Farewell to Rinse and Spit

I placed the magazine nonchalantly in my lap and covered it with my purse. With one hand pretending to grope for a tissue, and the other hand secretly holding the desired page, I began to tug.

I stopped, fearing the man across from me heard the initial tear, but just then, the doors to the waiting room opened, and a bulky woman entered in a boisterous rush. “Sorry I’m late!” she bellowed in the direction of the receptionist’s window. I took the noisy opportunity to finish the deed.

In one fell swoop, I tore the page out of the magazine and slipped it into my bag. Grabbing lip balm to give supposed purpose to my shifty movements, I tried to look bored.

Yes! I always wanted a good recipe for peach cobbler and now I’ve got it, I thought. Feeling a little guilty as I always do when I compulsively tear recipes out of waiting room magazines, I tried to accept this tiny tendency toward kleptomania as a minor personality flaw.

A few minutes later, a young hygienist with a fluorescent white smile called my name. The exam room had the usual dental décor – reclining chair, rolling instrument cart, torturously bright light suspended from robotic hinged arm, pamphlet rack, and poster with ghastly photos of gum disease.

She adorned me with a paper bib and laid the lead x-ray vest over my torso. One after the other, she jammed those uncomfortable little x-ray slides into my gums, each time asking me to open wider. After a dozen or more x-rays, I felt as if my lips had exceeded their elasticity and might droop down past my chin like one of those Ethiopian tribal women.

The hygienist then gave me the run down: first I’d meet the dentist [how nice of him to grace me with his presence,] then he’d take a look at my gums [poke me with a sharp object while shouting secret codes,] then she’d clean my teeth [most likely with a chisel, ice pick and sledge hammer,] then he’d come back [and try to sell me some expensive cosmetic procedure I don’t need.]

Soon, the dentist loped into the room and flashed a huge toothy white grin. “Hi there, I’m Dr. Altenbach!” He was wearing blue scrubs as if he’d just performed heart surgery in the other room and looked to be all of about 19. During some initial chit chat, he noticed my Smart Phone beside my purse and blurted, “Hey, my dad has the same phone; do you like the keyboard? Cuz if not, I can show you an app that he really likes.”

First of all, I am still not quite sure what an app is, but more importantly, why is this guy putting me in the same category as his father?

As Dr. Altenbach poked my gums with his fish hook on a stick, my mind wandered back to my childhood dental exams. I recalled the taste of soap in my mouth from Dr. Petras’ freshly washed bare hands as he cleaned my teeth using the sterile instruments laid out on a blue paper towel on top of a rolling metal tray. He polished my teeth with the ticklish little rotating pencil eraser tool. I had to rinse and spit many times into a swirling sink that looked like a miniature toilet bowl, and always had trouble disconnecting myself from a long string of saliva.

The goggle-protected hygienist woke me out of my daydreams to jab me with her own set of weapons. I could not help but marvel at her sparkling white straight teeth. Dr. Petras had his share of coffee stains and fillings, but today, everyone in a dentist’s office has unnaturally white, perfect teeth. It’s nothing but a high pressure sales tactic, I thought.

At a pause in the cleaning, I looked around for the little toilet bowl, but there was no where to rinse and spit. Instead, the hygienist hooked me like a catfish with a curved plastic tube that magically sucked my mouth dry.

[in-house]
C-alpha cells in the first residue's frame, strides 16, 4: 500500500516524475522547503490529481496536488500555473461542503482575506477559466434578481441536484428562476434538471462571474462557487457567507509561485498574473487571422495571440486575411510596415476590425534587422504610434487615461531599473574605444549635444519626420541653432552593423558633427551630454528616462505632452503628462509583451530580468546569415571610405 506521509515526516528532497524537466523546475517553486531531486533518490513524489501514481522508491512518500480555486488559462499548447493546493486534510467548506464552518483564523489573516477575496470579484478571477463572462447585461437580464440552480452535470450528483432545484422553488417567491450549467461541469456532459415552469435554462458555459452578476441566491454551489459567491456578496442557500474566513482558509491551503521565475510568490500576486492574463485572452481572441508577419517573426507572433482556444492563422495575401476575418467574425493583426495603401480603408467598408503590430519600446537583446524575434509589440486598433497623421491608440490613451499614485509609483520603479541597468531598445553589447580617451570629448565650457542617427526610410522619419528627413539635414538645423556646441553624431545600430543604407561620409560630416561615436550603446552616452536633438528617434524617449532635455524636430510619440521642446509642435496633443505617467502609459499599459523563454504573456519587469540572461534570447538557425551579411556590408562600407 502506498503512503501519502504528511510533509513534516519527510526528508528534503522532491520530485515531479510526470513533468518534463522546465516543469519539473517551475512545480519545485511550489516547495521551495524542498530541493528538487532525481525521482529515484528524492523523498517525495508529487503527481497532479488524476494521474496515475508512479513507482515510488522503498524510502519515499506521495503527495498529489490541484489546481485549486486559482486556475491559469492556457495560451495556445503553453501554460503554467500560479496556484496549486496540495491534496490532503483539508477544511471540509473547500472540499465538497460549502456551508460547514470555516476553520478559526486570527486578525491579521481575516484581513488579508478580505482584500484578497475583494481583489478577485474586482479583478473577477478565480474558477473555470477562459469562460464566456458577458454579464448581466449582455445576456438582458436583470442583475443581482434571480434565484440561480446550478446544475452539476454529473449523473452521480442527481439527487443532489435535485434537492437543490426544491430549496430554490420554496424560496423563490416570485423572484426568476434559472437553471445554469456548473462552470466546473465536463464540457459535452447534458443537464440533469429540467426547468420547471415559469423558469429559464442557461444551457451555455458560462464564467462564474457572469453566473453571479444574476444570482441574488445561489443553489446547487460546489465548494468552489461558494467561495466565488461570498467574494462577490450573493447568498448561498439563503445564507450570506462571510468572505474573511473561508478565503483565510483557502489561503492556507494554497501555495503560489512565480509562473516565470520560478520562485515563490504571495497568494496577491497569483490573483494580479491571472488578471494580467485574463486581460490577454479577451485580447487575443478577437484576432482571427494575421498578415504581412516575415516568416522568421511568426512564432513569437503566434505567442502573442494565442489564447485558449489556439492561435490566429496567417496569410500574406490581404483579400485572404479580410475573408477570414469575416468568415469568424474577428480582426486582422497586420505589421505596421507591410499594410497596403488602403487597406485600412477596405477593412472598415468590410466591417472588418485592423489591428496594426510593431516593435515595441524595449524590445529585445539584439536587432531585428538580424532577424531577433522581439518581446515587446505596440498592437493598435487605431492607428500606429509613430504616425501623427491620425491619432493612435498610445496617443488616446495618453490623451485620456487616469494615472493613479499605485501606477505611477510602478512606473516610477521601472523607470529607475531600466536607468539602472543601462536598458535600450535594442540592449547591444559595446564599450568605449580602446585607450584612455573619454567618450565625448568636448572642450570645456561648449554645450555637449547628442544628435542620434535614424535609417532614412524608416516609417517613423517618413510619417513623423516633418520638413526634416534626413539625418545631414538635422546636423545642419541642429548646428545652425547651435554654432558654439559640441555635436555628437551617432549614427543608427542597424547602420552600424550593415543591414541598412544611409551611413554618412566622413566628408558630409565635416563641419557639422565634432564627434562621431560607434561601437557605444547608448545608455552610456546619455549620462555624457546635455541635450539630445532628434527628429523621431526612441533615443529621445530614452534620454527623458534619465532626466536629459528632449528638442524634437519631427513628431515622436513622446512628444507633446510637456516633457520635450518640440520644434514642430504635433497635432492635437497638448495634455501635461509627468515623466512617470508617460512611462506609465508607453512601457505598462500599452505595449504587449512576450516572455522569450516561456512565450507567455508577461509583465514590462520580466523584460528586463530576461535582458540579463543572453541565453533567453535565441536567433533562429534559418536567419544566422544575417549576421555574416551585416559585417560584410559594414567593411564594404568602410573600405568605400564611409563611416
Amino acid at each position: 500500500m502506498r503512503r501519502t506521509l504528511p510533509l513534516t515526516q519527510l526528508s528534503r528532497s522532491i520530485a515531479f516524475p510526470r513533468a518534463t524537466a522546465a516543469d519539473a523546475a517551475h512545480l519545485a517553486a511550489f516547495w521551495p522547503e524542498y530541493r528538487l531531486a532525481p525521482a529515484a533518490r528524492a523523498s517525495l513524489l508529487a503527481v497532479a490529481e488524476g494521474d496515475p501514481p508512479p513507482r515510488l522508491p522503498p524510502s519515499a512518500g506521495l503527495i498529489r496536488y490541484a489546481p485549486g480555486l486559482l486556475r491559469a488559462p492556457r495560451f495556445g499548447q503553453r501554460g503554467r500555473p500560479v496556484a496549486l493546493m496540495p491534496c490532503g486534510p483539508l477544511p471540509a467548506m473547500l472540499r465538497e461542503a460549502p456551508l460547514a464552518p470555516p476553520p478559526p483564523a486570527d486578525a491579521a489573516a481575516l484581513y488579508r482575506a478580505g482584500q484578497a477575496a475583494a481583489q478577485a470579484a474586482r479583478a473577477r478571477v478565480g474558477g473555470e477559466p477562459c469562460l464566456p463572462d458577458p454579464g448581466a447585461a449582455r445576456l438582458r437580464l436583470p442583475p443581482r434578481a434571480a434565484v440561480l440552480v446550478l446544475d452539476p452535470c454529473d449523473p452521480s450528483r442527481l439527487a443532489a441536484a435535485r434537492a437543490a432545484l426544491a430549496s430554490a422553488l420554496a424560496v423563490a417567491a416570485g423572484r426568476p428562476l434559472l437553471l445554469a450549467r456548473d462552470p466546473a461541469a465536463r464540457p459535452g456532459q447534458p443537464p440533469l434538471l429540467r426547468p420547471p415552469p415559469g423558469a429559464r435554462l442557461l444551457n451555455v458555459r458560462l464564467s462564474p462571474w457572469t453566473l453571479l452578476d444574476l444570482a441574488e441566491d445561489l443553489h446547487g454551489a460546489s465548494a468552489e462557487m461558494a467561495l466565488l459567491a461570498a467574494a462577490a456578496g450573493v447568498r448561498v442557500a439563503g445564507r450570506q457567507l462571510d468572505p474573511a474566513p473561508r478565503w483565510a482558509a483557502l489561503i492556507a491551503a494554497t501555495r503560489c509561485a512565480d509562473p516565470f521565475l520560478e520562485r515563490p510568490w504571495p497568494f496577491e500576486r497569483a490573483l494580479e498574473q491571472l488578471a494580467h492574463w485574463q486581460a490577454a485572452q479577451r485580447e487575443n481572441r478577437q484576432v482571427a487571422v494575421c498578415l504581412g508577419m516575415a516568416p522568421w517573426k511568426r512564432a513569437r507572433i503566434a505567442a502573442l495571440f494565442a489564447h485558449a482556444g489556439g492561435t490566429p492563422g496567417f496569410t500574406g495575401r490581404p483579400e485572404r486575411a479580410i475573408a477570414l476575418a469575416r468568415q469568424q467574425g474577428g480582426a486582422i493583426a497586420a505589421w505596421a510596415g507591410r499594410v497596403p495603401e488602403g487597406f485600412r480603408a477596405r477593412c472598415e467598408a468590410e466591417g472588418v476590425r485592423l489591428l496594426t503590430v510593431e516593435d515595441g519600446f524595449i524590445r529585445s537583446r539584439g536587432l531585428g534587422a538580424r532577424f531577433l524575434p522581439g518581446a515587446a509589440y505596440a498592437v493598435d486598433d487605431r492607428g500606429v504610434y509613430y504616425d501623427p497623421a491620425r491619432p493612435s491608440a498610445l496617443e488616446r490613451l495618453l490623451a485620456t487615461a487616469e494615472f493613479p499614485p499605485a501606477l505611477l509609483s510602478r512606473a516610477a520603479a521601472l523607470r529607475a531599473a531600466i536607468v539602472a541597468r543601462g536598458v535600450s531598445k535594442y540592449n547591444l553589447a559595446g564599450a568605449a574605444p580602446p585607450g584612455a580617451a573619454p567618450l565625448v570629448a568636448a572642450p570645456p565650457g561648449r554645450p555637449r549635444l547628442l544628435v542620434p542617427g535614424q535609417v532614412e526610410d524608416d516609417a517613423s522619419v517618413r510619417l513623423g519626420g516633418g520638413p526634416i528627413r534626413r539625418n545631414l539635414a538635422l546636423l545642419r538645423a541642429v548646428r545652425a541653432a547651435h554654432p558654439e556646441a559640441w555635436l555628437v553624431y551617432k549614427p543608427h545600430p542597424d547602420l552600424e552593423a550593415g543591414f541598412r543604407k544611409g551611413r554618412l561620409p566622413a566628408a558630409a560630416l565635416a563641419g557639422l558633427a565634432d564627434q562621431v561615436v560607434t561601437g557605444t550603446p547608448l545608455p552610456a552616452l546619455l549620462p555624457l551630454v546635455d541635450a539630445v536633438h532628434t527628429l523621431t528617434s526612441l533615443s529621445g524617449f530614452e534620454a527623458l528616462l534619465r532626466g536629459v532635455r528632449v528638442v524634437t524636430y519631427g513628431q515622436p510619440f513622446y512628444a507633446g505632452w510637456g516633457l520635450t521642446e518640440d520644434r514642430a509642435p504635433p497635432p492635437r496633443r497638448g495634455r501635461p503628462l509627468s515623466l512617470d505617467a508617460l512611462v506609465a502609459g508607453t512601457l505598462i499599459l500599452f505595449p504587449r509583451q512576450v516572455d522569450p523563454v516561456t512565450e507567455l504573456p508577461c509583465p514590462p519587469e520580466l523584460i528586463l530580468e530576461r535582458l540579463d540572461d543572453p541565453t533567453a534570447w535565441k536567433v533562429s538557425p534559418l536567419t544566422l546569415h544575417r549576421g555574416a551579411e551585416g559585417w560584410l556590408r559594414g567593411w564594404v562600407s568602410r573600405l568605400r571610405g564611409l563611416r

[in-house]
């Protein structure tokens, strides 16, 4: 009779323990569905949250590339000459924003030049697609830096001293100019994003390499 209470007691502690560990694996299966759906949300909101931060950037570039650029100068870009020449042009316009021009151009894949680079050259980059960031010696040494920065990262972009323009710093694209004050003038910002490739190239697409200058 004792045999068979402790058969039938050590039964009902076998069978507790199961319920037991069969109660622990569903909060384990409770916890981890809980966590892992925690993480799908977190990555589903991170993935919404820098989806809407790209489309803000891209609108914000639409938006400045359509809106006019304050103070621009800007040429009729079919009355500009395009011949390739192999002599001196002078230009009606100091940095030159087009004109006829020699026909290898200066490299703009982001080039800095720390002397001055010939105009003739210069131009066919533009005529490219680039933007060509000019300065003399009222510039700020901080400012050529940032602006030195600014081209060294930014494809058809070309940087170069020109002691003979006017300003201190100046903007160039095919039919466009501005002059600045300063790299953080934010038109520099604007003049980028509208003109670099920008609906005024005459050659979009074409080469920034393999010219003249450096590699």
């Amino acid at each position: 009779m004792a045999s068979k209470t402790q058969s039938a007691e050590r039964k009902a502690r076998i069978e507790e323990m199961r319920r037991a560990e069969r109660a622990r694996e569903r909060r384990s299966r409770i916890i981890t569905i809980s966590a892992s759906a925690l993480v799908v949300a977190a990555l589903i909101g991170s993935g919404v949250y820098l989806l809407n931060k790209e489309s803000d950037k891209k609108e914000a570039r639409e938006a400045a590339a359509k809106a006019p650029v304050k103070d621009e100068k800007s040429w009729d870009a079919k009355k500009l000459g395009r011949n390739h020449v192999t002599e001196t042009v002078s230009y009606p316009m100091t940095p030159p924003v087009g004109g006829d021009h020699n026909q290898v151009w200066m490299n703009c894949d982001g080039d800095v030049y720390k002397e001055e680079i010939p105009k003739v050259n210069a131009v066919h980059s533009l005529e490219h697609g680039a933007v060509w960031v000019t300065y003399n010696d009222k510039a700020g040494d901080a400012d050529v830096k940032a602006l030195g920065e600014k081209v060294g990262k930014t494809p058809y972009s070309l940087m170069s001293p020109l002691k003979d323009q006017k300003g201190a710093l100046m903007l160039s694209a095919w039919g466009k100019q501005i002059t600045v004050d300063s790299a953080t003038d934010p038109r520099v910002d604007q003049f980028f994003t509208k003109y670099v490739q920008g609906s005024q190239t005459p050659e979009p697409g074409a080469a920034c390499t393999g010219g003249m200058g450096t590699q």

When it was all done, I sat up and tried to put my lips back into place. As promised, Dr. Altenbach showed me how to download the new app, and while he was demonstrating, I noticed that his phone’s home screen had a running surf report. Also, I thought I saw him wiggle his hand with his thumb and pinkie extended in a “hang loose” motion a couple times when he was telling me where to get good fish tacos.

As I checked my teeth in the rear view mirror on the way home, I realized I’ve entered that phase of life when doctors, news casters, and even presidents are younger than I am. I learned that, although may be difficult to take direction from someone who you are older but not wiser than, it’s part of the natural progression of life. Besides, I thought, who’s the one with the peach cobbler recipe, hu?

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Comments: 4

  1. Grace Cosgriff September 19, 2011 at 9:09 am Reply

    Ah, you had Mr. Thirsty in your mouth. But I find it weird that there was no sink to swish and spit in too! Didn’t get to rinse even after she polished your teeth with the toothpaste? Yuck!

  2. zmanowner September 18, 2011 at 3:20 pm Reply

    I hate those doctors (especially military ones) that make you think does your mother know where you are..its not very confidence inspiring..i hate those sucking things they put in your mouth…you get the worst dry mouth afterwards…..hope your teeth are good…..their is an app for recommended dentists in your area by the way…..zman sends

  3. energywriter September 18, 2011 at 9:02 am Reply

    Ah, the memories – I wish.
    My dentist volunteers at a sliding scale fee clinic. So we still have the old equipment and dentist is retired from active practice. But, he’s good and offers constructive suggestions for better dental health.
    Good essay, Lisa. BTW, did the peach cobbler come out like the picture in the magazine?

    • Lisa Smith Molinari September 18, 2011 at 2:20 pm Reply

      Never made the peach cobbler…. it is the thrill of nicking the recipe that really motivated me in the first place. Sick, I know!

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